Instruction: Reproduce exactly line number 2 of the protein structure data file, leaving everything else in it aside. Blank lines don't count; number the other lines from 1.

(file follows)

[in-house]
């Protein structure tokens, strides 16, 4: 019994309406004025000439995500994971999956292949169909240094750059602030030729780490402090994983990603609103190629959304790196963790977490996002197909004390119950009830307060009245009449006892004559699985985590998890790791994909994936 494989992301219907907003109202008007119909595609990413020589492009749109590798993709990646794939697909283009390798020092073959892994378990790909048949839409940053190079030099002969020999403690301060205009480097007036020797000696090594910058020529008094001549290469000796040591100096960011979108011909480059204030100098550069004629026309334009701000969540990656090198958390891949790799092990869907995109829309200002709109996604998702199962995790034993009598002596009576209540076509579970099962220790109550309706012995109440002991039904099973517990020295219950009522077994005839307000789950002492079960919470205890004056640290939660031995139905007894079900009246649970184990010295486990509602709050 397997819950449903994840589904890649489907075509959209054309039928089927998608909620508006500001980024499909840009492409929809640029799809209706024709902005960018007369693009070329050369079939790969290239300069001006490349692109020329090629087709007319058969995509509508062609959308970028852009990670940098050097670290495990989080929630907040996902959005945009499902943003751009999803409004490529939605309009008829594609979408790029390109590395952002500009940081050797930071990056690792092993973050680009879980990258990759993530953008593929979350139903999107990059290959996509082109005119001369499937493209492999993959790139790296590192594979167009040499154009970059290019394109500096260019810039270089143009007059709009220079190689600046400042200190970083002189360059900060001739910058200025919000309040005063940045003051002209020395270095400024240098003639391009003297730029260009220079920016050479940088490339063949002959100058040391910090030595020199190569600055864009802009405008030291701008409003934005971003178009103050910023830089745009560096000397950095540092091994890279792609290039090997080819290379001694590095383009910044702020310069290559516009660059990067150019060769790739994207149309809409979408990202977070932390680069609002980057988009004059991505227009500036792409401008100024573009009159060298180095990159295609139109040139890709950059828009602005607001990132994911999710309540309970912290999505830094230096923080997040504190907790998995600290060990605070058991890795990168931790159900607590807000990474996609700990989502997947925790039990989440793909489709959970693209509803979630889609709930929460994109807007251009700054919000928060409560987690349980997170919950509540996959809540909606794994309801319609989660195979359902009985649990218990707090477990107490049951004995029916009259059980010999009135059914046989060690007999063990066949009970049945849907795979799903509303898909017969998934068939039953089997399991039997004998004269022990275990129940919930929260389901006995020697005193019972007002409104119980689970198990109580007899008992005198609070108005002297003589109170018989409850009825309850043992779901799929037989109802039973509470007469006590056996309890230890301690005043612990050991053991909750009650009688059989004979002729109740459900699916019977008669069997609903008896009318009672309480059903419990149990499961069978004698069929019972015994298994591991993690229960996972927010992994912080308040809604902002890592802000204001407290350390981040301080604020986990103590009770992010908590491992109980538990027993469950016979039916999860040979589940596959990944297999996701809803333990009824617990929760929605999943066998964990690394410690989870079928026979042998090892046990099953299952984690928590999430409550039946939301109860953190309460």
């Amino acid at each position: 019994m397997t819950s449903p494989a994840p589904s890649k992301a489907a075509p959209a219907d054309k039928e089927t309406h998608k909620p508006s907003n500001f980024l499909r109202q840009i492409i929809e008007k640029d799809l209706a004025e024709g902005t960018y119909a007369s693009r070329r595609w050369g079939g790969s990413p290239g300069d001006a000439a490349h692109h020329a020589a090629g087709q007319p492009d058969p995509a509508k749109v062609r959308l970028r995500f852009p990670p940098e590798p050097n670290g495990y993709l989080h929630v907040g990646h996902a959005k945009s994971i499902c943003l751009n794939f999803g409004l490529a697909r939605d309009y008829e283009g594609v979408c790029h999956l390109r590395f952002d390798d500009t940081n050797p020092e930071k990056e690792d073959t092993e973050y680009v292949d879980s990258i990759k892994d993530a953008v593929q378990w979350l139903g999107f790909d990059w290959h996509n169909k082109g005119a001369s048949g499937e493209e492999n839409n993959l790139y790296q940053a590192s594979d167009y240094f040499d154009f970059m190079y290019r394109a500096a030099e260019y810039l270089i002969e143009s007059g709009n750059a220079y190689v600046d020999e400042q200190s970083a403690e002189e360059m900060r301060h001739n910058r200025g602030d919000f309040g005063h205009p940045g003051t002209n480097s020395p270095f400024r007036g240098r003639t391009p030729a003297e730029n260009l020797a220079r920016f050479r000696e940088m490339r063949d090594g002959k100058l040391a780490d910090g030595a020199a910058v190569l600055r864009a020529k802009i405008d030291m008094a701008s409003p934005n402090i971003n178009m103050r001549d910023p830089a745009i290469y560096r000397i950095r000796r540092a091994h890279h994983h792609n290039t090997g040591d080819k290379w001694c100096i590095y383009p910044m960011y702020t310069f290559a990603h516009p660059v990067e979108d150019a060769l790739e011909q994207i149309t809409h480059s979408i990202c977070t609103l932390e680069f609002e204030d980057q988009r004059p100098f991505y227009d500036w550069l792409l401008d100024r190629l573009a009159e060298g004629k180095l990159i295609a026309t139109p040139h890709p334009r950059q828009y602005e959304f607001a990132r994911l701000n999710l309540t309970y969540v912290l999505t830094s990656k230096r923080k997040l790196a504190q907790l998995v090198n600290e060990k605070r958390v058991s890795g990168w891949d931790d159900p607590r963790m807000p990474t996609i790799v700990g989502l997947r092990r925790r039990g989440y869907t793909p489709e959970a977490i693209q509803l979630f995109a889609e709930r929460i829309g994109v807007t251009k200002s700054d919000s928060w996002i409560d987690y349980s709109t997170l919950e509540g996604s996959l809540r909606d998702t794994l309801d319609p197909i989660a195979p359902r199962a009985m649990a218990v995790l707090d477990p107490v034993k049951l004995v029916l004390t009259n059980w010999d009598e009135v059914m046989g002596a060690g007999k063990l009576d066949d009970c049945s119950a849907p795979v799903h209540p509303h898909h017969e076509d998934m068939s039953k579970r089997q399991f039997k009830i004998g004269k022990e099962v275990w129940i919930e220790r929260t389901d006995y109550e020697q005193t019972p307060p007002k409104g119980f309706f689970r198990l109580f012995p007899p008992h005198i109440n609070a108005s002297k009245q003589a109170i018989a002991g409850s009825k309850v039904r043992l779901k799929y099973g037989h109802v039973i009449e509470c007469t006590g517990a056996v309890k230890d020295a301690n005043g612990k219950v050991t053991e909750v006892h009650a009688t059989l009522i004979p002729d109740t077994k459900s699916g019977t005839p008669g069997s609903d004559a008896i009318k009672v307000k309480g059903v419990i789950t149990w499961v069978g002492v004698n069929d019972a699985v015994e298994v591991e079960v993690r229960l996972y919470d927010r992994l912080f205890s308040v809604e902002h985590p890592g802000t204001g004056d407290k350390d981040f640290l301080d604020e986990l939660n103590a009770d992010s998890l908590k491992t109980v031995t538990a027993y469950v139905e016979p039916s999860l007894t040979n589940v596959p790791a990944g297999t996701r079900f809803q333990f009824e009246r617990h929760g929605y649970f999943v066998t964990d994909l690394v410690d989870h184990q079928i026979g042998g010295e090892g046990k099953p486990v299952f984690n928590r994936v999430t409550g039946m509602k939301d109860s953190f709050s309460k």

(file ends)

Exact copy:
């Protein structure tokens, strides 16, 4: 019994309406004025000439995500994971999956292949169909240094750059602030030729780490402090994983990603609103190629959304790196963790977490996002197909004390119950009830307060009245009449006892004559699985985590998890790791994909994936 494989992301219907907003109202008007119909595609990413020589492009749109590798993709990646794939697909283009390798020092073959892994378990790909048949839409940053190079030099002969020999403690301060205009480097007036020797000696090594910058020529008094001549290469000796040591100096960011979108011909480059204030100098550069004629026309334009701000969540990656090198958390891949790799092990869907995109829309200002709109996604998702199962995790034993009598002596009576209540076509579970099962220790109550309706012995109440002991039904099973517990020295219950009522077994005839307000789950002492079960919470205890004056640290939660031995139905007894079900009246649970184990010295486990509602709050 397997819950449903994840589904890649489907075509959209054309039928089927998608909620508006500001980024499909840009492409929809640029799809209706024709902005960018007369693009070329050369079939790969290239300069001006490349692109020329090629087709007319058969995509509508062609959308970028852009990670940098050097670290495990989080929630907040996902959005945009499902943003751009999803409004490529939605309009008829594609979408790029390109590395952002500009940081050797930071990056690792092993973050680009879980990258990759993530953008593929979350139903999107990059290959996509082109005119001369499937493209492999993959790139790296590192594979167009040499154009970059290019394109500096260019810039270089143009007059709009220079190689600046400042200190970083002189360059900060001739910058200025919000309040005063940045003051002209020395270095400024240098003639391009003297730029260009220079920016050479940088490339063949002959100058040391910090030595020199190569600055864009802009405008030291701008409003934005971003178009103050910023830089745009560096000397950095540092091994890279792609290039090997080819290379001694590095383009910044702020310069290559516009660059990067150019060769790739994207149309809409979408990202977070932390680069609002980057988009004059991505227009500036792409401008100024573009009159060298180095990159295609139109040139890709950059828009602005607001990132994911999710309540309970912290999505830094230096923080997040504190907790998995600290060990605070058991890795990168931790159900607590807000990474996609700990989502997947925790039990989440793909489709959970693209509803979630889609709930929460994109807007251009700054919000928060409560987690349980997170919950509540996959809540909606794994309801319609989660195979359902009985649990218990707090477990107490049951004995029916009259059980010999009135059914046989060690007999063990066949009970049945849907795979799903509303898909017969998934068939039953089997399991039997004998004269022990275990129940919930929260389901006995020697005193019972007002409104119980689970198990109580007899008992005198609070108005002297003589109170018989409850009825309850043992779901799929037989109802039973509470007469006590056996309890230890301690005043612990050991053991909750009650009688059989004979002729109740459900699916019977008669069997609903008896009318009672309480059903419990149990499961069978004698069929019972015994298994591991993690229960996972927010992994912080308040809604902002890592802000204001407290350390981040301080604020986990103590009770992010908590491992109980538990027993469950016979039916999860040979589940596959990944297999996701809803333990009824617990929760929605999943066998964990690394410690989870079928026979042998090892046990099953299952984690928590999430409550039946939301109860953190309460």